Outdoor Adventures with Gary Lee - Vol. 11

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 Outdoor Adventures with Gary Lee – Vol. 11

Well if the heat didn’t get to you, your fans must have been working on overtime. We use the reverse of heating, with the stored heat under the cellar floor.  We have it in for winter so we can cool the ground temperature around fifty degrees during these hot spells in summer. This is how the 26 wells under the parking lot at View work, only with water from the wells, which is also about fifty degrees. If you’ve ever been in a cave underground you know what that temperature is; some are colder than others, but most are 45 to 55 degrees. It is also total darkness when you turn out your headlamp. It’s a neat experience if you’ve never been to a cave, but anyone claustrophobic, I won’t recommend it.

I don’t know if you have looked up into the beech trees in the forest, but it looks like it’s going to be a bumper crop of nuts. There looks like a nut at almost every leaf intersection, with the main branches of every tree. This should keep the bears happy and out of your garbage when these nuts get ripe. The smaller beaked hazelnut bushes are drooping to the ground with all the nuts on them also. I’ve seen chipmunks go up in these bushes and chew down all the nuts, then go back onto the ground and gather up their prize. If you go out to pick some for yourself, wear leather gloves as the little hairs on the outside of the nut is just like handling insulation. To dry them, you must have a place where there are no mice or chipmunks, or your nuts will be gone when you go to have some to eat. They are very good.

This heat has done wonders for the butterflies, as I haven’t seen this many varieties in years. The monarchs are fighting over the milkweeds, which they feed on, as well as where they lay their eggs as they continue northward. I’ve already seen a few monarch caterpillars, and some have already gone into their chrysalis phases. These early hatches may go further north laying eggs, rather than going back west to stay for the winter. That’s why you can’t get tags for tagging them until mid- August.  These early ones will die after laying eggs and their babies will be the ones going back west for the winter.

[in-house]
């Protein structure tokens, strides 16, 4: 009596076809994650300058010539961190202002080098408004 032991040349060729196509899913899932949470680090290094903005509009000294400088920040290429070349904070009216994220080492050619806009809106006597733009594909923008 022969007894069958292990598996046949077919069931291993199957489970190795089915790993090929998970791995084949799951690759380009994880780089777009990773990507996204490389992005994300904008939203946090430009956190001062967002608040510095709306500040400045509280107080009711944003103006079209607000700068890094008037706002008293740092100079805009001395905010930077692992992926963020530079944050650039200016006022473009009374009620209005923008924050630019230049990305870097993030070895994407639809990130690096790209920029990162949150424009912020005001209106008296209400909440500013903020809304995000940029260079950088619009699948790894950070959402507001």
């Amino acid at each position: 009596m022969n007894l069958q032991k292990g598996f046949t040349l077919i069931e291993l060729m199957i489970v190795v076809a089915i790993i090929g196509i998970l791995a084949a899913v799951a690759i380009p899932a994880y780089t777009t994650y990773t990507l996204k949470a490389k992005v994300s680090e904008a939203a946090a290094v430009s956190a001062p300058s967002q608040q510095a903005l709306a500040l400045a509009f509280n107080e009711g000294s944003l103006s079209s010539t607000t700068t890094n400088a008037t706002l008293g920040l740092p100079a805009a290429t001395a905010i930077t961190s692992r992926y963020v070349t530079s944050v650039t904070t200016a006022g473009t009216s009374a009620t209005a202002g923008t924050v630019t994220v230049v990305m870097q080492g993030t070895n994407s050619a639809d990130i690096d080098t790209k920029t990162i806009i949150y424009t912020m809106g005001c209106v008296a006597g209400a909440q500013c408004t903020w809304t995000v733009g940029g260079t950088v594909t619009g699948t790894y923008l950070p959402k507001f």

Other butterflies and moths are also out in good numbers. There were lots of battles in my big milkweed patch and there are plenty of flowers to go around. Today I had white admirals, red admirals, yellow swallowtails, great spangled fritillary, question mark, comma, American painted lady and northern pearly eye, plus lots of skippers. The skippers are the ones that fold their wings like planes on an aircraft carrier.  They are much smaller than butterflies; most are about an inch and a half across. They flit around so fast it's hard to get a good picture of them. 

Some of the second nesting loons are coming off with chicks, but not in very big numbers. Of the almost thirty-five nesting pairs that I watch, I only have one chick on the water and three still sitting on a second nest. With so many loons without chicks, they will be traveling around to find the best fishing.  If there is a pair with chicks, there will probably be a territorial battle, which is sometimes to the death. Many times, the chick is also the loser.  The distracted parents might leave them alone to fight off the intruder and other predators, hearing the battle, know it’s time to strike, like an eagle or snapping turtle.

There are some bears out and about, so be aware with your barbie grills and garbage, as they have a nose that can find this stuff. If you leave food in your car, that could be a mess the next morning, as they seem to know how to open doors or even break windows to get in.  There is plenty of food for them in the wild, but if they get a steak or good garbage, they will be back. A fed bear is a dead bear, or at least it was last year.

A couple of our banded birds from the Crown Point Banding Station have been reported, but that’s another story.  

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Hummer in the beebalm

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Red Admiral

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Purple-fringed orchid

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Beaked Hazlenut

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